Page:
Non-opioid polysubstance abuse is common among patients with OUDs seeking treatment. It is usually observed during the early phases of medication for opioid use disorders and is enhanced by the experience of withdrawal and craving. Specifically, the rates of this pattern of use are high (~65%) in patients receiving methadone or buprenorphine treatment, which is of concern due to its potential complications. Such concerns are associated with the interaction of non-opioid substances with the treatment medication and the risk that may act as substitutes. Specifically, they potentially lead to increased (non-opioid) use, while they might also escalate the risk of substitution-substance use. Consequently, the effect of drug therapy is compromised, and the risk of relapse increases. Exercise appears to be an ideal complementary strategy and, together with psychotherapeutic interventions, can have a positive effect on abstinence from alcohol use. In particular, aerobic exercise can restore synaptic deficits caused by cocaine, thereby reducing drug-seeking behavior. Moreover, physical exercise is a powerful activator of the endocannabinoid system, and, thus, it could be a very effective intervention for stopping cannabis use, reducing psychosomatic withdrawal, regulating stress management, and mitigating the desire for drug use. In addition, exercise, acting as a stress management regulator, can help control panic symptoms, which is the key for a successful, gradual withdrawal from long-term benzodiazepine use.

Research Methodology

This is a randomized controlled trial conducted in adult patients, men and women, with OUDs (Opiate use disorder). The trial aimed to evaluate the effects of a two-month exercise intervention on the concurrent non-opiate substance use (alcohol, cocaine, cannabis, and benzodiazepines) in opioid users during their medication treatment. Methods: Ninety opioid users (41 females) in methadone and buprenorphine medication treatment were randomly divided into four groups: (a) buprenorphine experimental (BEX; n = 26, aged 41.9 ± 6.1 yrs); (b) buprenorphine control (BCON; n = 25, aged 41.9 ± 5.6 yrs); (c) methadone experimental (MEX; n = 20, aged 46.7 ± 6.6 yrs); and (d) methadone control (MCON; n = 19, aged 46.1 ± 7.5 yrs). The experimental groups (BEX and MEX) followed an aerobic exercise training program on a treadmill for 20 min at 70% HRmax, 3 days/week for 8 weeks. Socio-demographic, anthropometric, and clinical characteristics, as well as non-opioid drug use in days and quantity per week, were assessed before and after the intervention period.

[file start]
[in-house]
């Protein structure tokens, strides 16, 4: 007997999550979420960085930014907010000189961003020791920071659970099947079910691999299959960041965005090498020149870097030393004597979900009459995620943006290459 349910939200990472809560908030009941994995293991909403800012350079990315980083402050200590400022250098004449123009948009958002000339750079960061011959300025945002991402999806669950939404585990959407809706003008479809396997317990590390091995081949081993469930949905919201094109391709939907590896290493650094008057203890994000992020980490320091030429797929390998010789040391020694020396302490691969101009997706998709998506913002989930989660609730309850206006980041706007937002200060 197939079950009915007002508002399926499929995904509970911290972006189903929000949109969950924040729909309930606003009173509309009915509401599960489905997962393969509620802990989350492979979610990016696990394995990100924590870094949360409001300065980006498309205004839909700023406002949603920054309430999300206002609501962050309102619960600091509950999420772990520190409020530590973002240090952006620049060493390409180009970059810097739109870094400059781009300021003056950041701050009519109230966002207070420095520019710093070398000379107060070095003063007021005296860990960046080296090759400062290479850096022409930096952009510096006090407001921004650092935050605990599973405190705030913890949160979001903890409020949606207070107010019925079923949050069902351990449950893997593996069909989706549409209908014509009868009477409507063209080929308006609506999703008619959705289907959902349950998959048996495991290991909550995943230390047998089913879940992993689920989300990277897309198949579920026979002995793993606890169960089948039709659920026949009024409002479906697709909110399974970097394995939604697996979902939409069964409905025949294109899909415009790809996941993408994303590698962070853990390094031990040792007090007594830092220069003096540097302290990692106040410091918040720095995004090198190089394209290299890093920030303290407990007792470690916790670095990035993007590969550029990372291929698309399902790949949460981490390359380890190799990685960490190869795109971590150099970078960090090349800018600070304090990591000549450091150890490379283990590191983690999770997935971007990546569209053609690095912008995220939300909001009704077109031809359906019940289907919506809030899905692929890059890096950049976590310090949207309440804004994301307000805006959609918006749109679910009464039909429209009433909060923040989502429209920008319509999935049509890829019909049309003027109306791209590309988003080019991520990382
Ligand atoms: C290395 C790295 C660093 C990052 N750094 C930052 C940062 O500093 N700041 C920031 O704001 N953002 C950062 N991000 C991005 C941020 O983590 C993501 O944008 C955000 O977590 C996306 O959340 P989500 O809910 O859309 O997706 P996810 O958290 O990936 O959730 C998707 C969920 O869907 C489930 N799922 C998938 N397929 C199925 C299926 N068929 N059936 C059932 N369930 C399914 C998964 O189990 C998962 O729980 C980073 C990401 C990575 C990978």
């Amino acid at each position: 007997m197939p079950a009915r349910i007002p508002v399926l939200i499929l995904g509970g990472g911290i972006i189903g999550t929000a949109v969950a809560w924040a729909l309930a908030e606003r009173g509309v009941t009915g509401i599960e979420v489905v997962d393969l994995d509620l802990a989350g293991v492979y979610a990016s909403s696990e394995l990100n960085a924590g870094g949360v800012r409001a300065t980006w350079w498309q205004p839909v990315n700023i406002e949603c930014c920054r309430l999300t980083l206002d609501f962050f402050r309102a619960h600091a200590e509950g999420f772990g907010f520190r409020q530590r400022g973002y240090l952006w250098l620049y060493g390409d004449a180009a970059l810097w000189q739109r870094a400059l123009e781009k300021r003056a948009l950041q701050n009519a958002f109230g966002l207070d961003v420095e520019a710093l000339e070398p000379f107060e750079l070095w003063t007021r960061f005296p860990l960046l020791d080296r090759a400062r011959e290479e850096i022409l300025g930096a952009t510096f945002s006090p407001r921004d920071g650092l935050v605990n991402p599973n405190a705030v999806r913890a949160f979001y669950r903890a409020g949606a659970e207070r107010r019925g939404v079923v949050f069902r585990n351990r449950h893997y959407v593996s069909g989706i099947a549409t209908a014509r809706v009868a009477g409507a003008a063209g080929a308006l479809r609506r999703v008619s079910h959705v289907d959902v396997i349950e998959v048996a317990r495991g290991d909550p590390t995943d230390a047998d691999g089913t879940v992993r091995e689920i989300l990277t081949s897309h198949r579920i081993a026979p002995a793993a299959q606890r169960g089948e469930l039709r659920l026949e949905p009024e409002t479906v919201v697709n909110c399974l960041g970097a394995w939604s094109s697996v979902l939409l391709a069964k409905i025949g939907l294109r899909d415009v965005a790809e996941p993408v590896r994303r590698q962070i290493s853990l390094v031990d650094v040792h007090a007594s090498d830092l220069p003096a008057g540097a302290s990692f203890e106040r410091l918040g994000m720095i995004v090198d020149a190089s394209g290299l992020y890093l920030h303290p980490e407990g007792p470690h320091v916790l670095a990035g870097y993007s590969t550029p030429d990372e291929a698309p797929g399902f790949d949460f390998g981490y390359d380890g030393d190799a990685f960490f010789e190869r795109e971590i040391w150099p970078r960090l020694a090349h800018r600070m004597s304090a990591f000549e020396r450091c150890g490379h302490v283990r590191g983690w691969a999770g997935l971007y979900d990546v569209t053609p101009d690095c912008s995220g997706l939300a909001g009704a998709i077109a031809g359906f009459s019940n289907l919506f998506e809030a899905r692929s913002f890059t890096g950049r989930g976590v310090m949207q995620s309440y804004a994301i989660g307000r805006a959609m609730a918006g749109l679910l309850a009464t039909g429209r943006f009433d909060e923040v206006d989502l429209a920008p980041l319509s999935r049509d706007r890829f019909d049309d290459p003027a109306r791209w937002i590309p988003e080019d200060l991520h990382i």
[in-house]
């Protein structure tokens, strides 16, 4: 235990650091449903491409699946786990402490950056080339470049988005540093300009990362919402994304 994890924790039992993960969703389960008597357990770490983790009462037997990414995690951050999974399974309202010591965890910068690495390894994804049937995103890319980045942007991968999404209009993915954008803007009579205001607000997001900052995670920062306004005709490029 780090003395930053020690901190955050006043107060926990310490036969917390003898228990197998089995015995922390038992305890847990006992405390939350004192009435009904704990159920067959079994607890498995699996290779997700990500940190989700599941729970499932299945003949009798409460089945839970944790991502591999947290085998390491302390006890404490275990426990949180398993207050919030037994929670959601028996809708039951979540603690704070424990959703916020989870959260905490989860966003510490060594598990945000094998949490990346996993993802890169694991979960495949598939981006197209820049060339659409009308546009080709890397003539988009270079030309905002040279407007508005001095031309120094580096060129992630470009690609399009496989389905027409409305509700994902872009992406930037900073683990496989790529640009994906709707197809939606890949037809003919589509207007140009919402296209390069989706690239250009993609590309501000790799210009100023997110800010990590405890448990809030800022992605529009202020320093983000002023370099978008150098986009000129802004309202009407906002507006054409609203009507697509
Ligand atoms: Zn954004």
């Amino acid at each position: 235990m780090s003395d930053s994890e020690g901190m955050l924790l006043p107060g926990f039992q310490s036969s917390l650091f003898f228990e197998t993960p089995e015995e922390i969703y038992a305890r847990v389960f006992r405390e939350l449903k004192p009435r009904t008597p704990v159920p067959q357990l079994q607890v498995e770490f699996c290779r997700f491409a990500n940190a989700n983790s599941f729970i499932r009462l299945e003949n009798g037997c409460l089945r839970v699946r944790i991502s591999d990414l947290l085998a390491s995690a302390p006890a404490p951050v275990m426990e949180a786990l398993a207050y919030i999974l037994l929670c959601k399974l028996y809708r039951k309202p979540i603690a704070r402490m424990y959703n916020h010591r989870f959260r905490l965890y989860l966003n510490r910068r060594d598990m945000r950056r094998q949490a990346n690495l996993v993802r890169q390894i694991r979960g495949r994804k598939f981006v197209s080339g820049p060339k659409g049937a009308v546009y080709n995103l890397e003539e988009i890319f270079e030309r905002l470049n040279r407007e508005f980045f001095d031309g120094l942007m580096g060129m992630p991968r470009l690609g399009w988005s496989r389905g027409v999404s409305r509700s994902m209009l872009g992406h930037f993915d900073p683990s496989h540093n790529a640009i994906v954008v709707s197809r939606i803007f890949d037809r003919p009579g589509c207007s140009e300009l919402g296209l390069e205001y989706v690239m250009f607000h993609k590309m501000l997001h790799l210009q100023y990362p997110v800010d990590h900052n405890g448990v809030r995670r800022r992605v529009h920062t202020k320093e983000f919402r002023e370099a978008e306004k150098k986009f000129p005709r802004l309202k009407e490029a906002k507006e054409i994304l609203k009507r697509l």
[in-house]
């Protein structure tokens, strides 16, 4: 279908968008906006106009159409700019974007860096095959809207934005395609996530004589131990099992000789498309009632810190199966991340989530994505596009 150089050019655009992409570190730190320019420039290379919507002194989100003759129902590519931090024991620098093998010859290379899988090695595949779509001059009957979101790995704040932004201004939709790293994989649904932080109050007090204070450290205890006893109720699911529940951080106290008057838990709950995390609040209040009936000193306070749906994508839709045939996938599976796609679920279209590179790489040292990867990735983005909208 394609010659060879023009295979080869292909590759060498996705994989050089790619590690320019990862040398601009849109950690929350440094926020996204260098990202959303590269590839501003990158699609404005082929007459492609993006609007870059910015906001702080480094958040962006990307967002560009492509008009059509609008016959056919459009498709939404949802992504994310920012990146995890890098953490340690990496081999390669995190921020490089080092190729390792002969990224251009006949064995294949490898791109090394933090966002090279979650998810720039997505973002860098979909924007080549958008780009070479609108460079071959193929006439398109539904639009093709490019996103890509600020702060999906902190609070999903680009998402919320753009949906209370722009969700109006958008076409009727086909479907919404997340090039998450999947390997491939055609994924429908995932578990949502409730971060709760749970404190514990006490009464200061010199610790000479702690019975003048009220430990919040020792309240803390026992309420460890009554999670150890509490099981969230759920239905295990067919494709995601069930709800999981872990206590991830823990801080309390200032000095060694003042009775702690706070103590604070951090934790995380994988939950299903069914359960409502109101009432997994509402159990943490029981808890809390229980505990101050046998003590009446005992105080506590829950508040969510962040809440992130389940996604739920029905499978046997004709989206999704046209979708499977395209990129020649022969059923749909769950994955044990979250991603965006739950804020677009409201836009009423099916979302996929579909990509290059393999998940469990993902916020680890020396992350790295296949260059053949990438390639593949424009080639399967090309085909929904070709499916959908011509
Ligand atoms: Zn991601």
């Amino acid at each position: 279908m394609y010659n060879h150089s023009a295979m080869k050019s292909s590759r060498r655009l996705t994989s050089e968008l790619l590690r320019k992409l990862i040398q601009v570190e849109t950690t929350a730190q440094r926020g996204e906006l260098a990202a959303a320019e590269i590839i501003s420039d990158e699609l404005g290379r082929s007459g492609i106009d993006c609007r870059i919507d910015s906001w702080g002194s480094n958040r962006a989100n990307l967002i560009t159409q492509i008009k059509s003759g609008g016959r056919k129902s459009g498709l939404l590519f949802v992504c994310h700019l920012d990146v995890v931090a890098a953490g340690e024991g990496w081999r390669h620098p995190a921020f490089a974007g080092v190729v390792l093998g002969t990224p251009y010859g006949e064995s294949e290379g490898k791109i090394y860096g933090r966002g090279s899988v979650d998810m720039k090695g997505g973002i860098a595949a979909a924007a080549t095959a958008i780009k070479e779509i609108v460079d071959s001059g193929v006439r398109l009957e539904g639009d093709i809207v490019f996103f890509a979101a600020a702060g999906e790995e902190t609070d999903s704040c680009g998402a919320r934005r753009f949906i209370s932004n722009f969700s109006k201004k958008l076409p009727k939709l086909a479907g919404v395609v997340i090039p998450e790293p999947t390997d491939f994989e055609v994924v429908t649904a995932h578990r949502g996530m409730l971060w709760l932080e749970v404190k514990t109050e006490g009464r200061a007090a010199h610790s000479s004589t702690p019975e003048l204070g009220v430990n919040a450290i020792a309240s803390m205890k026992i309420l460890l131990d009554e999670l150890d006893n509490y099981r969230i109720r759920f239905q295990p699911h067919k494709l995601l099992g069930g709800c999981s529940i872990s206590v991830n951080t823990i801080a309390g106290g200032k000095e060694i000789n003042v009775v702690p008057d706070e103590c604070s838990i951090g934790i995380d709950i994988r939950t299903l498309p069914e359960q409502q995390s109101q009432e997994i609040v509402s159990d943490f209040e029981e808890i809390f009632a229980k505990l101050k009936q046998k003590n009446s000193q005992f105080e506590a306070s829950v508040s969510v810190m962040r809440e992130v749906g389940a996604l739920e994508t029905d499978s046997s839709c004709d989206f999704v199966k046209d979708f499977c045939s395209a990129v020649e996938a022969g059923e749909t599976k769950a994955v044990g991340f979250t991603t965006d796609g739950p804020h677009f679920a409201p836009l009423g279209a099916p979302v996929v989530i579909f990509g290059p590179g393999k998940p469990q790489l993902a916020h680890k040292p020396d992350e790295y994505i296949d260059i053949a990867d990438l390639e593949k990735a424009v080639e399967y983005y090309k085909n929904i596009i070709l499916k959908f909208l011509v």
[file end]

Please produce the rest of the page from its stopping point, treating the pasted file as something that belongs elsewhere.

Research Findings

Our main findings were that after the two-month exercise training in opioid users during maintenance treatment, the parallel non-opiate drug (alcohol, cocaine, cannabis, and benzodiazepines) use decreased significantly in the exercise groups of both methadone and buprenorphine substitution compared to the controls. Following the exercise training, the weekly non-opioid substance consumption (days) decreased (p < 0.05) in both exercise groups and was lower in BEX compared to MEX, while no differences were observed (p > 0.05) between the control groups (BCON vs. MCON) or compared to their baseline levels. Similarly, the daily amount of non-opiate substance intake was reduced (p < 0.05) post-training in BEX and MEX, whereas it did not differ (p > 0.05) in BCON and MCON compared to the baseline.

Reference

As always with these reviews, these are my takeaways from the article and I encourage you to read the article in its entirety.  The references used in this article by the authors of this article are listed here.

Our Message